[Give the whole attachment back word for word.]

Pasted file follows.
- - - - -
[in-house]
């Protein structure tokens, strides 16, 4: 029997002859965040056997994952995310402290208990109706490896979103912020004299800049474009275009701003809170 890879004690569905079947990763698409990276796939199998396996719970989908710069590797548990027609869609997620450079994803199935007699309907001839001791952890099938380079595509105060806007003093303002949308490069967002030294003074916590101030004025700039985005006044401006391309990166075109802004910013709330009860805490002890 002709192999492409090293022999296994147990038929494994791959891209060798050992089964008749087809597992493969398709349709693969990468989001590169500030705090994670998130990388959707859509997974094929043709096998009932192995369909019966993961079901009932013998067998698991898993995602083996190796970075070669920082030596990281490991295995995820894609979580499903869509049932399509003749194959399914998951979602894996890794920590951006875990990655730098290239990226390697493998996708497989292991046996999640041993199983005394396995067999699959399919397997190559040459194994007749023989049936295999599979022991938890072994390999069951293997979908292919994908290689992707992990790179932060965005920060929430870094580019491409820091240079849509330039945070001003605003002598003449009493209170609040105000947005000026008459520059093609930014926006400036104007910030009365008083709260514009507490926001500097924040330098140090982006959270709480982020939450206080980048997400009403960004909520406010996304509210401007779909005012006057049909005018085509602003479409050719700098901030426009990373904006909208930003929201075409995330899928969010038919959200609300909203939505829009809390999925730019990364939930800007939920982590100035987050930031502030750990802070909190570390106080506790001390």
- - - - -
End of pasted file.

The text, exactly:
[in-house]
């Protein structure tokens, strides 16, 4: 029997002859965040056997994952995310402290208990109706490896979103912020004299800049474009275009701003809170 890879004690569905079947990763698409990276796939199998396996719970989908710069590797548990027609869609997620450079994803199935007699309907001839001791952890099938380079595509105060806007003093303002949308490069967002030294003074916590101030004025700039985005006044401006391309990166075109802004910013709330009860805490002890 002709192999492409090293022999296994147990038929494994791959891209060798050992089964008749087809597992493969398709349709693969990468989001590169500030705090994670998130990388959707859509997974094929043709096998009932192995369909019966993961079901009932013998067998698991898993995602083996190796970075070669920082030596990281490991295995995820894609979580499903869509049932399509003749194959399914998951979602894996890794920590951006875990990655730098290239990226390697493998996708497989292991046996999640041993199983005394396995067999699959399919397997190559040459194994007749023989049936295999599979022991938890072994390999069951293997979908292919994908290689992707992990790179932060965005920060929430870094580019491409820091240079849509330039945070001003605003002598003449009493209170609040105000947005000026008459520059093609930014926006400036104007910030009365008083709260514009507490926001500097924040330098140090982006959270709480982020939450206080980048997400009403960004909520406010996304509210401007779909005012006057049909005018085509602003479409050719700098901030426009990373904006909208930003929201075409995330899928969010038919959200609300909203939505829009809390999925730019990364939930800007939920982590100035987050930031502030750990802070909190570390106080506790001390």